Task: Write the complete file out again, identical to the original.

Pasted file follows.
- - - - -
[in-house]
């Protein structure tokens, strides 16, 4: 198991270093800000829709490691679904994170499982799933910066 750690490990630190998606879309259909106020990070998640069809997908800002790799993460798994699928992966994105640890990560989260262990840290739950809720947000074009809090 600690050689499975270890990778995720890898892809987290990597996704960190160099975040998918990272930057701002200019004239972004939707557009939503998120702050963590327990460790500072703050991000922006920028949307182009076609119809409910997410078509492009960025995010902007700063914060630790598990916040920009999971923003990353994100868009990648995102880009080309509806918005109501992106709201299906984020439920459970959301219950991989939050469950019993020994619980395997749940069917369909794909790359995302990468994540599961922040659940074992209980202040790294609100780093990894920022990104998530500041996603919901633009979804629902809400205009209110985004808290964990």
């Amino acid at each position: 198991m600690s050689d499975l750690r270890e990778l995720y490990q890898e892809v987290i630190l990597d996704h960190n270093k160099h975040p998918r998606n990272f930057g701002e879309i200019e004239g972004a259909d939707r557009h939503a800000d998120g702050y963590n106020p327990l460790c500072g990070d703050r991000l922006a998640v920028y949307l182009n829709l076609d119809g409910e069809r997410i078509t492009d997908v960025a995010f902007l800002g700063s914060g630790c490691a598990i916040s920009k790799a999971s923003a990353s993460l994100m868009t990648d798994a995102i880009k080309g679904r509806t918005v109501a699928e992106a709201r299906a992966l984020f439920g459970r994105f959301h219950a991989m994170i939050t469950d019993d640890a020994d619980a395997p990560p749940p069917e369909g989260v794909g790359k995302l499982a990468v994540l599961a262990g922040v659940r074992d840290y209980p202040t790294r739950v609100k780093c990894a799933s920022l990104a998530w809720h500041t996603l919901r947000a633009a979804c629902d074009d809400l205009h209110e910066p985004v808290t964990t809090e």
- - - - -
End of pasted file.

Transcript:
[in-house]
């Protein structure tokens, strides 16, 4: 198991270093800000829709490691679904994170499982799933910066 750690490990630190998606879309259909106020990070998640069809997908800002790799993460798994699928992966994105640890990560989260262990840290739950809720947000074009809090 600690050689499975270890990778995720890898892809987290990597996704960190160099975040998918990272930057701002200019004239972004939707557009939503998120702050963590327990460790500072703050991000922006920028949307182009076609119809409910997410078509492009960025995010902007700063914060630790598990916040920009999971923003990353994100868009990648995102880009080309509806918005109501992106709201299906984020439920459970959301219950991989939050469950019993020994619980395997749940069917369909794909790359995302990468994540599961922040659940074992209980202040790294609100780093990894920022990104998530500041996603919901633009979804629902809400205009209110985004808290964990």
């Amino acid at each position: 198991m600690s050689d499975l750690r270890e990778l995720y490990q890898e892809v987290i630190l990597d996704h960190n270093k160099h975040p998918r998606n990272f930057g701002e879309i200019e004239g972004a259909d939707r557009h939503a800000d998120g702050y963590n106020p327990l460790c500072g990070d703050r991000l922006a998640v920028y949307l182009n829709l076609d119809g409910e069809r997410i078509t492009d997908v960025a995010f902007l800002g700063s914060g630790c490691a598990i916040s920009k790799a999971s923003a990353s993460l994100m868009t990648d798994a995102i880009k080309g679904r509806t918005v109501a699928e992106a709201r299906a992966l984020f439920g459970r994105f959301h219950a991989m994170i939050t469950d019993d640890a020994d619980a395997p990560p749940p069917e369909g989260v794909g790359k995302l499982a990468v994540l599961a262990g922040v659940r074992d840290y209980p202040t790294r739950v609100k780093c990894a799933s920022l990104a998530w809720h500041t996603l919901r947000a633009a979804c629902d074009d809400l205009h209110e910066p985004v808290t964990t809090e």